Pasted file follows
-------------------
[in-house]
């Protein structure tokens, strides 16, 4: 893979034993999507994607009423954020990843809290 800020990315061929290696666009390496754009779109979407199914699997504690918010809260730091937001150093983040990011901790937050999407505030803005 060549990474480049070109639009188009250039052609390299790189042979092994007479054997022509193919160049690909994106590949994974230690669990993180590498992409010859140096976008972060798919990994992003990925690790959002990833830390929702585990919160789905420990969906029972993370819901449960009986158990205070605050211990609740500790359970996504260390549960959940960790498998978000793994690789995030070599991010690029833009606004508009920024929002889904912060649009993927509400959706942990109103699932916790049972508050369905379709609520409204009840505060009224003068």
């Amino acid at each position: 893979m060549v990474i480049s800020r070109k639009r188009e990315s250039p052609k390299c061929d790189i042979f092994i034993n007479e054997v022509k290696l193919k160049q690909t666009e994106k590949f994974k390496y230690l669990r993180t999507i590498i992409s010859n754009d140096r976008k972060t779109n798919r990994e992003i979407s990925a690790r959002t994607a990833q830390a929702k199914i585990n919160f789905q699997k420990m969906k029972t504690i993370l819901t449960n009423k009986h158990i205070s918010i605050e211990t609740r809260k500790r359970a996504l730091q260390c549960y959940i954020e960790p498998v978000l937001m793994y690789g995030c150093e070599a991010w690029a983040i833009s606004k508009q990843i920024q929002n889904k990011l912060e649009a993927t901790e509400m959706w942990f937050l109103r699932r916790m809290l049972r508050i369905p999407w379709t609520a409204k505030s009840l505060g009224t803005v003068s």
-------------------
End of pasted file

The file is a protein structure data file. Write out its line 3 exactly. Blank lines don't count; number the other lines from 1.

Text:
């Amino acid at each position: 893979m060549v990474i480049s800020r070109k639009r188009e990315s250039p052609k390299c061929d790189i042979f092994i034993n007479e054997v022509k290696l193919k160049q690909t666009e994106k590949f994974k390496y230690l669990r993180t999507i590498i992409s010859n754009d140096r976008k972060t779109n798919r990994e992003i979407s990925a690790r959002t994607a990833q830390a929702k199914i585990n919160f789905q699997k420990m969906k029972t504690i993370l819901t449960n009423k009986h158990i205070s918010i605050e211990t609740r809260k500790r359970a996504l730091q260390c549960y959940i954020e960790p498998v978000l937001m793994y690789g995030c150093e070599a991010w690029a983040i833009s606004k508009q990843i920024q929002n889904k990011l912060e649009a993927t901790e509400m959706w942990f937050l109103r699932r916790m809290l049972r508050i369905p999407w379709t609520a409204k505030s009840l505060g009224t803005v003068s």